The Agents of Balance

The Agents of Balance

“Dangers lurk in all systems. Systems incorporate the unexamined beliefs of their creators. Adopt a system, accept its beliefs, and you help strengthen the resistance to change” – Frank Herbert, God Emperor of Dune

Patron: Unknown

The Patron of the Agents of Balance (also referred to derisively as the “Free Agents” by some) doesn’t seem to have any interest in identifying themselves with a specific name or appearance. They’ve been known to appear as Azrael (an Angel of Death, but also of Transition), as the Egyptian Goddess Ma’at (holding her scales of balance and scepter), as Persephone (the Greek goddess who moved to and from the underworld each year), Kali (Hindu goddess of many things, including change), or Athena/Minerva (goddess of wisdom and strategy).

As a result, there’s no story The Agents of Balance can tell themselves about the origins of their Patron — though there is a tale involving a fallen “Watcher” from Eden. What they do know is this.

For millennia the Blessed and Banished have fought over the fate of humanity in almost every part of the globe. Countless wars have likely been the shadow of the Huldufolk’s war on the mortal world. Numerous times the supposedly “cold” war of the Blessed and Banished has turned into a bloody one, leaving disastrous consequences in both societies. As the European Renaissance began to bloom, a new power began to appear to Huldufolk as Minerva, seeking an end to this ceaseless war. Numerous Huldufolk, disenchanted by bloodshed, joined this Patron, who threatened to use their powers against any faction that continued open warfare. Because of this drastic shift in power among the Huldufolk, there has been no direct war between the Blessed and Banished since.

Motivations: If asked by other Huldufolk, their purpose is easy enough to understand: the Agents of Balance stand between the Blessed and Banished to uphold an uneasy peace between them, and dissuade further outbreaks of open war. This answer is palatable enough to most Huldufolk of both sides, but isn’t the entirety of the truth.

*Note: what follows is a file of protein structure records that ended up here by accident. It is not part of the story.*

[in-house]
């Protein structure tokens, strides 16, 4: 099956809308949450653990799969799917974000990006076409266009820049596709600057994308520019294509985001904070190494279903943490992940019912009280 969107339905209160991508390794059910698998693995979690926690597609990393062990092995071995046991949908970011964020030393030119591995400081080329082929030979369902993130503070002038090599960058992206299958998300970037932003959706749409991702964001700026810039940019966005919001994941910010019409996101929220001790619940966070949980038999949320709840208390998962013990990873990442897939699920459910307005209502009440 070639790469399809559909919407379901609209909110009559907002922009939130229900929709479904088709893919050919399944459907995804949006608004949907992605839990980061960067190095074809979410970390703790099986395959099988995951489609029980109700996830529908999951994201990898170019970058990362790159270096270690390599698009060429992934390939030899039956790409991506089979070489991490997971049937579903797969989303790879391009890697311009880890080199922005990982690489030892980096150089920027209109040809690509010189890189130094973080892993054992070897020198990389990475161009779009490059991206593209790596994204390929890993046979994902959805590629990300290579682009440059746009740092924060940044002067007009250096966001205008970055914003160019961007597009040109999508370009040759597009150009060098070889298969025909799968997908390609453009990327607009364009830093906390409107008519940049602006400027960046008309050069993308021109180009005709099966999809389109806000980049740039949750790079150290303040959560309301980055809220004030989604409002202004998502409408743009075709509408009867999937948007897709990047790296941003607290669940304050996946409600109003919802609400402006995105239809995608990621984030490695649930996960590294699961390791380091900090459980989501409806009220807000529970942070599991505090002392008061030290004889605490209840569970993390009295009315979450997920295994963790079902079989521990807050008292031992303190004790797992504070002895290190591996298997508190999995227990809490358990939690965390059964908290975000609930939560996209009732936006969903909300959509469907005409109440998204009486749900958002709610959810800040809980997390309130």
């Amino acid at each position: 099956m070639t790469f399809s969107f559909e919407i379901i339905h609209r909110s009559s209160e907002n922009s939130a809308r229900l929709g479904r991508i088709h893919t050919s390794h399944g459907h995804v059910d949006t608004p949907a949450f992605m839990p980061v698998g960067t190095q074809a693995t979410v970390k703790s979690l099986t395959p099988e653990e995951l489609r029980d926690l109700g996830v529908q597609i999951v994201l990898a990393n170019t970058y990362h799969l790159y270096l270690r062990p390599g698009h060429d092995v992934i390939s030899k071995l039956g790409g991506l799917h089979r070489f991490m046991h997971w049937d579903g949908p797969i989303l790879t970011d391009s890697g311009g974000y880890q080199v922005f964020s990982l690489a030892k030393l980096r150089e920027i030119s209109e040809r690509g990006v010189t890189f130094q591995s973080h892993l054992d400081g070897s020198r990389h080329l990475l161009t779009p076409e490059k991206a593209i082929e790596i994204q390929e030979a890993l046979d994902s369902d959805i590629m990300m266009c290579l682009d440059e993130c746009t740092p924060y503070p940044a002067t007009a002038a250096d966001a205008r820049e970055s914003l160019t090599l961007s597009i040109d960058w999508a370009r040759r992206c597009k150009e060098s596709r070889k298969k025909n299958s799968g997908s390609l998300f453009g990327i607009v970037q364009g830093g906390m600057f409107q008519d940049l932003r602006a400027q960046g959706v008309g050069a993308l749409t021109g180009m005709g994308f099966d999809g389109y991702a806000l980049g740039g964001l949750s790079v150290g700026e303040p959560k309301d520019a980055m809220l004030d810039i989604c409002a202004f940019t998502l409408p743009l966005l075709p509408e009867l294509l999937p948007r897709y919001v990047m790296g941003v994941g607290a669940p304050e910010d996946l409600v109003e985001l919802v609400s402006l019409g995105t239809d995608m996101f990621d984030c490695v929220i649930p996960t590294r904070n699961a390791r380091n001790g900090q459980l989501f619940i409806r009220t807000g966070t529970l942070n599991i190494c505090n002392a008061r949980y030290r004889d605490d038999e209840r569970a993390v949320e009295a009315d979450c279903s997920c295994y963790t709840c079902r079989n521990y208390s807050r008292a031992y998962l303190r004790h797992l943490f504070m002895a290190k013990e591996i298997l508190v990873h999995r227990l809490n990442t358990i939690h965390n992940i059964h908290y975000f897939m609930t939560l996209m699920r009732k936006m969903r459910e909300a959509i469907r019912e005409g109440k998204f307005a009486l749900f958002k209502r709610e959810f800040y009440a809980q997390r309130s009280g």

The Agents of Balance don’t believe any of the goals of the other factions are what’s best for humanity — at least not in extremes. They believe that the best future for the world involves a shifting equilibrium between them. Often their version of balance skews towards the Blessed (especially the Friends of God) more than the Banished for certain fairly obvious reasons, but there are times where even the worst parts of the Banished must have their due.

If the Agents of Balance had their way, Huldufolk wouldn’t be influencing humanity’s future at all — their Patron seems to buy into the Blessed’s version of the Hidden People’s origins even more than the Blessed do themselves, strongly believing that humans should be making their future of their own free will, as they were supposedly created to do. However, the Agents of Balance recognize that Huldufolk have the instinct to meddle; therefore their real option is to try to restrict the amount of influence any group has over humanity, and have the upper hand shift enough that none of them truly control the future. Hopefully, in this constant shift of control, humanity will find a way to make their own path.

Goals: To keep a balance between the Banished and the Blessed, and importantly, try to make sure no faction stays in power long enough to outlive their welcome. Sustained control breeds extreme action, as well as complacency. Additionally, if the Banished or Blessed ever go to war again, the Agents of Balance have pledged to side against the aggressors.